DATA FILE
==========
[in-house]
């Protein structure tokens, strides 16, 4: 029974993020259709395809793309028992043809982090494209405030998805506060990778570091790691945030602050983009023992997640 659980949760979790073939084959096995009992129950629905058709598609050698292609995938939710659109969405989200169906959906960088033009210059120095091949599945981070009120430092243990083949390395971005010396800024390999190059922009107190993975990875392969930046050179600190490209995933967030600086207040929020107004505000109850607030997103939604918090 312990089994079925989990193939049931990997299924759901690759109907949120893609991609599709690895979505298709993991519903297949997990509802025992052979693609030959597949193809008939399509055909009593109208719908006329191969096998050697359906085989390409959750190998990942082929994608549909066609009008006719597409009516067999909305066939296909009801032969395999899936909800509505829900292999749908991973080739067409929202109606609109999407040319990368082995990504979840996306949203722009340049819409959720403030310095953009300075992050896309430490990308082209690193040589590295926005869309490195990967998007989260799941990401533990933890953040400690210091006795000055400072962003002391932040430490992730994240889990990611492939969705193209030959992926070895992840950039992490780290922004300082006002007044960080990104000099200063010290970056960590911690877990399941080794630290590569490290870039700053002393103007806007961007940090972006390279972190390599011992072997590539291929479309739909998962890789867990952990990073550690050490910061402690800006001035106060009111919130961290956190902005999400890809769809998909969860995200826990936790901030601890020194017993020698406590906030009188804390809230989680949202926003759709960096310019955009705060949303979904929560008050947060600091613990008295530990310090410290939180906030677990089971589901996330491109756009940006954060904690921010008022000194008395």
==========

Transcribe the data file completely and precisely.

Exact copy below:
[in-house]
């Protein structure tokens, strides 16, 4: 029974993020259709395809793309028992043809982090494209405030998805506060990778570091790691945030602050983009023992997640 659980949760979790073939084959096995009992129950629905058709598609050698292609995938939710659109969405989200169906959906960088033009210059120095091949599945981070009120430092243990083949390395971005010396800024390999190059922009107190993975990875392969930046050179600190490209995933967030600086207040929020107004505000109850607030997103939604918090 312990089994079925989990193939049931990997299924759901690759109907949120893609991609599709690895979505298709993991519903297949997990509802025992052979693609030959597949193809008939399509055909009593109208719908006329191969096998050697359906085989390409959750190998990942082929994608549909066609009008006719597409009516067999909305066939296909009801032969395999899936909800509505829900292999749908991973080739067409929202109606609109999407040319990368082995990504979840996306949203722009340049819409959720403030310095953009300075992050896309430490990308082209690193040589590295926005869309490195990967998007989260799941990401533990933890953040400690210091006795000055400072962003002391932040430490992730994240889990990611492939969705193209030959992926070895992840950039992490780290922004300082006002007044960080990104000099200063010290970056960590911690877990399941080794630290590569490290870039700053002393103007806007961007940090972006390279972190390599011992072997590539291929479309739909998962890789867990952990990073550690050490910061402690800006001035106060009111919130961290956190902005999400890809769809998909969860995200826990936790901030601890020194017993020698406590906030009188804390809230989680949202926003759709960096310019955009705060949303979904929560008050947060600091613990008295530990310090410290939180906030677990089971589901996330491109756009940006954060904690921010008022000194008395």